This book brings back into print, for the first time since the 1830s, a text that was central to the transatlantic campaign to fully abolish slavery in Britain's colonies. James Williams, an eighteen-year-old Jamaican "apprentice" (former slave), came to Britain in 1837 at the instigation of the abolitionist Joseph Sturge. The Narrative he produced there, one of very few autobiographical texts by Caribbean slaves or former slaves, became one of the most powerful abolitionist tools for effecting the immediate end to the system of apprenticeship that had replaced slavery.
Describing the hard working conditions on plantations and the harsh treatment of apprentices unjustly incarcerated, Williams argues that apprenticeship actually worsened the conditions of Jamaican ex-slaves: former owners, no longer legally permitted to directly punish their workers, used the Jamaican legal system as a punitive lever against them. Williams's story documents the collaboration of local magistrates in this practice, wherein apprentices were routinely jailed and beaten for both real and imaginary infractions of the apprenticeship regulations.
In addition to the complete text of Williams's original Narrative, this fully annotated edition includes nineteenth-century responses to the controversy from the British and Jamaican press, as well as extensive testimony from the Commission of Enquiry that heard evidence regarding the Narrative's claims. These fascinating and revealing documents constitute the largest extant body of direct testimony by Caribbean slaves or apprentices.
Diana Paton is a Lecturer in the Department of History at the University of Newcastle.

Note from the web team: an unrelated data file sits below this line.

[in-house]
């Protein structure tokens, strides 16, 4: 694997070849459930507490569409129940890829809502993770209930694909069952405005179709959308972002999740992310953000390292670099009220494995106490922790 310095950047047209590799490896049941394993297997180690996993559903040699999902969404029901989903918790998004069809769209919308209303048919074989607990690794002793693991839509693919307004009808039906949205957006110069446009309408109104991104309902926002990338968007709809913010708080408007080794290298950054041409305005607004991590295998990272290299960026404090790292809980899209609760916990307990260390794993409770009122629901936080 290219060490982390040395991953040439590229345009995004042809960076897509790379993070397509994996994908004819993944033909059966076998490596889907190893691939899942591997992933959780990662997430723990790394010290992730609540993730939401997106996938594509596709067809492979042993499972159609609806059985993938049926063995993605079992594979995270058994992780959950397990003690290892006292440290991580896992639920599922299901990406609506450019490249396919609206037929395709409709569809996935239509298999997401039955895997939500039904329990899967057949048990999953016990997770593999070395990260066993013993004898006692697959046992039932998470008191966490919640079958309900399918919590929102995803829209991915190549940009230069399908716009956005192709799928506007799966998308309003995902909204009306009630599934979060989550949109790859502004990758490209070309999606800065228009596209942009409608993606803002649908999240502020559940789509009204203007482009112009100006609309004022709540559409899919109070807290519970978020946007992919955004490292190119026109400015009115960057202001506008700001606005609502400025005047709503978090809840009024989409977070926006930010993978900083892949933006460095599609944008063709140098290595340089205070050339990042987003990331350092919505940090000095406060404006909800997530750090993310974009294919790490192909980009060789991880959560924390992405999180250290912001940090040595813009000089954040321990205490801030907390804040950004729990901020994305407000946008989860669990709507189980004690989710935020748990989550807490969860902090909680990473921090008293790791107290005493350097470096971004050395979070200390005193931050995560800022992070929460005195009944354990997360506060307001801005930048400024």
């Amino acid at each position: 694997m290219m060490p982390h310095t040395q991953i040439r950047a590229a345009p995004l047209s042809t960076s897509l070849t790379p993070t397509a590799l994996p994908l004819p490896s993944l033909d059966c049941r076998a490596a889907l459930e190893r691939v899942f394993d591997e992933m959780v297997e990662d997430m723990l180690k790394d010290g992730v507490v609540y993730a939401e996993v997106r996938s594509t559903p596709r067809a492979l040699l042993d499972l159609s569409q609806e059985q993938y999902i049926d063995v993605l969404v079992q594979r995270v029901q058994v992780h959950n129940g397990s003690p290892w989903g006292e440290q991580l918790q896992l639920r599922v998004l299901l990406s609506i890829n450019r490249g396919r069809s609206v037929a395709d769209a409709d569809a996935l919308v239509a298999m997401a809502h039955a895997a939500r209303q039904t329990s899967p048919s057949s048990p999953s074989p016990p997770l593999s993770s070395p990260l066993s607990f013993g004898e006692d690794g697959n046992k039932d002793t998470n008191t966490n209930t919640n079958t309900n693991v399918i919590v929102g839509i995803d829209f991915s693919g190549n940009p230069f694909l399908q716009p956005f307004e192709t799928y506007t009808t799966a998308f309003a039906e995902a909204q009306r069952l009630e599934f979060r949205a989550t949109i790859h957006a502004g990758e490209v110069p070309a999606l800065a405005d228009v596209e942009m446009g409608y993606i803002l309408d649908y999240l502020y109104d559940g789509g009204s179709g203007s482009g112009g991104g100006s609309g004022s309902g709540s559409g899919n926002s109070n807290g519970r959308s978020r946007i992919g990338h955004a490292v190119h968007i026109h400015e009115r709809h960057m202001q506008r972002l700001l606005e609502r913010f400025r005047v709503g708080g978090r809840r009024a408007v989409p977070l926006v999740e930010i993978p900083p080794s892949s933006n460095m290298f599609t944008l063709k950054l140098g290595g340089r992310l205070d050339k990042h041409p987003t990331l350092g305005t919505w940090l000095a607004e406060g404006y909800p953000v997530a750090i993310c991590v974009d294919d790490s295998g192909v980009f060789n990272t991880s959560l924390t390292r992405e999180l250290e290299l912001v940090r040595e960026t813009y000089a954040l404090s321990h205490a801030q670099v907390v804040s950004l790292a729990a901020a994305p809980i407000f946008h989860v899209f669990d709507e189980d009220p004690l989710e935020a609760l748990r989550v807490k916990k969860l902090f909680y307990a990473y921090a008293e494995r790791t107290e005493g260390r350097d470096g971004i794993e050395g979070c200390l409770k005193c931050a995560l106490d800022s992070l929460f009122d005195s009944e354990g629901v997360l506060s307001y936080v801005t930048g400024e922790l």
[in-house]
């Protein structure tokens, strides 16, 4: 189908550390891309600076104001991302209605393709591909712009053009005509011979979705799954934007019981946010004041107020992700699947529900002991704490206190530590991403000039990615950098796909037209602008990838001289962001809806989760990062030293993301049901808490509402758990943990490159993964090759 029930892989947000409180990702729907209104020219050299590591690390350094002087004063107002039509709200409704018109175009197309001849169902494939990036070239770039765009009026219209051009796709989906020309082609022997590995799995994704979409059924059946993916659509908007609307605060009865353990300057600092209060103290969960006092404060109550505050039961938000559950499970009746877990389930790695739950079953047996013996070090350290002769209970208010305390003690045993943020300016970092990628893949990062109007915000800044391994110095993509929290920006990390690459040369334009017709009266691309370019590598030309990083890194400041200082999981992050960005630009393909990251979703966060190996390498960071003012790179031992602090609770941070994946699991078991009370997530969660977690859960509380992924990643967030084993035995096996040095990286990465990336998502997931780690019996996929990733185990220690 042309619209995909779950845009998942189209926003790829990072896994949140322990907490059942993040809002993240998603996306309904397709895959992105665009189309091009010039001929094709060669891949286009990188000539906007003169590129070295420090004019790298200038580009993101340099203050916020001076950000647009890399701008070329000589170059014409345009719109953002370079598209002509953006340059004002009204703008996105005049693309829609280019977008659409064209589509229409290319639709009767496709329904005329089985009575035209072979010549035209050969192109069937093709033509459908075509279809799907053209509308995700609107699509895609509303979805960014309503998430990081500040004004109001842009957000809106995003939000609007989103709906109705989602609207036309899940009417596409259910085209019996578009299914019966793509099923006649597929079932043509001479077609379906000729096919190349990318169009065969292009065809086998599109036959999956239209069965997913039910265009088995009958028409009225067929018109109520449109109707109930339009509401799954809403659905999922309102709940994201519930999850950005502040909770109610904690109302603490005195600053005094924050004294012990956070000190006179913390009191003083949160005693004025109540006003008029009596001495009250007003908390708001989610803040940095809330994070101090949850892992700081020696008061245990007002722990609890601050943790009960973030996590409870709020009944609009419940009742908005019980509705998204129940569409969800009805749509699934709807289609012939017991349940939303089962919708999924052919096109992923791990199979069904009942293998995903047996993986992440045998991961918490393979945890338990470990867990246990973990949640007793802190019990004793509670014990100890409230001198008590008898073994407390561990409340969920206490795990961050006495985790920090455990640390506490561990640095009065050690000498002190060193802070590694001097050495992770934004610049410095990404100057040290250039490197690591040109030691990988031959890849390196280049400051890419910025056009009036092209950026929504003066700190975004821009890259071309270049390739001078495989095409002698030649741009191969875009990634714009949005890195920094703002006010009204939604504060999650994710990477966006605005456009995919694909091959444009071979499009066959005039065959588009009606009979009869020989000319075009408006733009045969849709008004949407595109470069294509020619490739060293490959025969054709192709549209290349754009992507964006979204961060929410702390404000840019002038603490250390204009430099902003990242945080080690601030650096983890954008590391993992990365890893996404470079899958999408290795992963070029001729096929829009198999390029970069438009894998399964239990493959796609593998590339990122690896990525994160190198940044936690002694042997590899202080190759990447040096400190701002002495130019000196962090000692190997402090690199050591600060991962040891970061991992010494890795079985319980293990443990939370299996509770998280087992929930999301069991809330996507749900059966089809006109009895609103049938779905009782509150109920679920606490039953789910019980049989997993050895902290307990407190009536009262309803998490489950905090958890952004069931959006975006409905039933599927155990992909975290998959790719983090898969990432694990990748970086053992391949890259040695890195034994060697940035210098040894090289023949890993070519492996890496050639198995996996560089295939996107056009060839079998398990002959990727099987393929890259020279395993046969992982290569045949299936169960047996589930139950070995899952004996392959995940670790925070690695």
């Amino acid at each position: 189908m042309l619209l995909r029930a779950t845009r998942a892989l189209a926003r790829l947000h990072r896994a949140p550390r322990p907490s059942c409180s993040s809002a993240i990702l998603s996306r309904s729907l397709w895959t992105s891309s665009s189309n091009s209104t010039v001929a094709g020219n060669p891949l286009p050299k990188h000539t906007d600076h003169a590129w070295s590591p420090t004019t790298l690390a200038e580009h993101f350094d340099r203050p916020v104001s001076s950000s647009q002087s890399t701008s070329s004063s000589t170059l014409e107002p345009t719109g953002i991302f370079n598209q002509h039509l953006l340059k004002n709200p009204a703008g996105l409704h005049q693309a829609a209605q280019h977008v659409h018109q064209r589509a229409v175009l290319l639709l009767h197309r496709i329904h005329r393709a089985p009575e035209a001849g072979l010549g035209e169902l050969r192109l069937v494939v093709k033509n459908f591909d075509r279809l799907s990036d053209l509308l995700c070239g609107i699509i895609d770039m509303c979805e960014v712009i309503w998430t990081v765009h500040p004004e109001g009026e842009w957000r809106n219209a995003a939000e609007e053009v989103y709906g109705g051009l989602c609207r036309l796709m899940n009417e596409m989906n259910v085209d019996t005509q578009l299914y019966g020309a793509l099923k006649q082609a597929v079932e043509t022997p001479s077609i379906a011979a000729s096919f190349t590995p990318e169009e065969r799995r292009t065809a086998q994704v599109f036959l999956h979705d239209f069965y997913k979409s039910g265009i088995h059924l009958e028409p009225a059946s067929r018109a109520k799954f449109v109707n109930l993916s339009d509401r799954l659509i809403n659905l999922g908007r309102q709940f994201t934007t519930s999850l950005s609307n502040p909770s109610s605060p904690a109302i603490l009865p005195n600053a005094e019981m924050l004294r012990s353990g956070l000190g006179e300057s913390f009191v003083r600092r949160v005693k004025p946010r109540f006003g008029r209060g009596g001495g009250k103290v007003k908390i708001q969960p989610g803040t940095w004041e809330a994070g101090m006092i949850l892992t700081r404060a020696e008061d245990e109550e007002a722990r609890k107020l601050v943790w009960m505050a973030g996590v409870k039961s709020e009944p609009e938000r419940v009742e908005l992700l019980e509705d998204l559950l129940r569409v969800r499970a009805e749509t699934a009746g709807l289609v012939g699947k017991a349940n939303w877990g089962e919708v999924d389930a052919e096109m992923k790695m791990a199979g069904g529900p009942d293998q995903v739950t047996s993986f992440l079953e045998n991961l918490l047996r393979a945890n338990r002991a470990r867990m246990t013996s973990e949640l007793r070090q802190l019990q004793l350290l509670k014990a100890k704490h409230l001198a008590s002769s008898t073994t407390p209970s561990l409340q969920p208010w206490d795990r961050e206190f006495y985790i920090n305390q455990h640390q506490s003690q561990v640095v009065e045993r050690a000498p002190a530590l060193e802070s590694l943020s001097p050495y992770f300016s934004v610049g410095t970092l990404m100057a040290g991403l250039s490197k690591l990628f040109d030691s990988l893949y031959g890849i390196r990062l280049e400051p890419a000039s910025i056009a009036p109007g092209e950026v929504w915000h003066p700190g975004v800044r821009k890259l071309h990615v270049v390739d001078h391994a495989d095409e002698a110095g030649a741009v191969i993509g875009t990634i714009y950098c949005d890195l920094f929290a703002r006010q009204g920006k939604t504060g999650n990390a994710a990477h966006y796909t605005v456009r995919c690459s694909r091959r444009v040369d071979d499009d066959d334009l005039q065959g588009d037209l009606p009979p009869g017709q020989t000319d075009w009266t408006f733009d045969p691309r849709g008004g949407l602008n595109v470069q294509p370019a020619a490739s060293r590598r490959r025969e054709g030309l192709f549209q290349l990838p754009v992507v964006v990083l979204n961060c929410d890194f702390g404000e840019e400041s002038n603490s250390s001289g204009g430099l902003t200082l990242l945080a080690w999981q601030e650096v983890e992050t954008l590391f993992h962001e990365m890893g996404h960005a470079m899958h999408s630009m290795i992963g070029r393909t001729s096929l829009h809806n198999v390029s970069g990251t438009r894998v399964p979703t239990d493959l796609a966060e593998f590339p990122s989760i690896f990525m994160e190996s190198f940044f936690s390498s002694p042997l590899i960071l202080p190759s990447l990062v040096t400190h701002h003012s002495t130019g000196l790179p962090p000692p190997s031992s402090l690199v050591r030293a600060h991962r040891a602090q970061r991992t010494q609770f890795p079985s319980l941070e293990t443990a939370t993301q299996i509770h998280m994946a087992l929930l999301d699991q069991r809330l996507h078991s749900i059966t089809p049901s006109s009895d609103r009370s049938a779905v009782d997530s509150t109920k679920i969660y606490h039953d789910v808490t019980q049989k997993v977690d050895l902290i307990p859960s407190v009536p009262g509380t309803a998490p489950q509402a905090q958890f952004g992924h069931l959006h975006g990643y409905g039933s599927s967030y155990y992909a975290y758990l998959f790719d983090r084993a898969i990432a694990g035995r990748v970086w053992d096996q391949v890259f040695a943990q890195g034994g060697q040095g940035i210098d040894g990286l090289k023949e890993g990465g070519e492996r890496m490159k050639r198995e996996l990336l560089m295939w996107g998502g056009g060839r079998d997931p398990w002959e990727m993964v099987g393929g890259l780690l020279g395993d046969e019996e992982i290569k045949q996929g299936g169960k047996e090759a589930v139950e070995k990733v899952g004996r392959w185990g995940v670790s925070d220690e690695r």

"A Narrative of Events, since the 1st of August, 1834, by James Williams, an Apprenticed Labourer in Jamaica": minutes of proceedings at Browns Town, St. Ann's - evidence of: Edward Lawrence; Mary Ann Bell; John Patterson; William Dalling; Adam Brown; William Dalling (recalled); Peter William Atkinson; William Mills; Joseph Lawrence; Amelia Lawrence; Gilbert Senior; Eliza Finlayson; Ann Campbell; Susan White; Maria Henderson; Jane Shaw Pennock; Alexander Mills; Janette Saunders; Mary James; John Clarke (formerly overseer at Knapdale); James Kinlayson; Catherine Bayley; Mary Jane Kidson; Joseph Isaacs; Margaret Jane Campbell; Eliza Nathan; Maria Henderson (recalled); Julian Morrison; John Clarke (Baptist missionary); James Brown; Samuel Pink; Lavinia Reynolds; Eleanor Howell; Elizabeth Bartley; Bella Richards; Richard Hemming; James Thomas; Israel Lemon; and Martin Brown. Additional documents: letters from Joseph Sturge; letters and affidavits of and enclosed by Gilbert William Senior and Sarah Jane Keith; senior articles in British and Jamaican newspapers.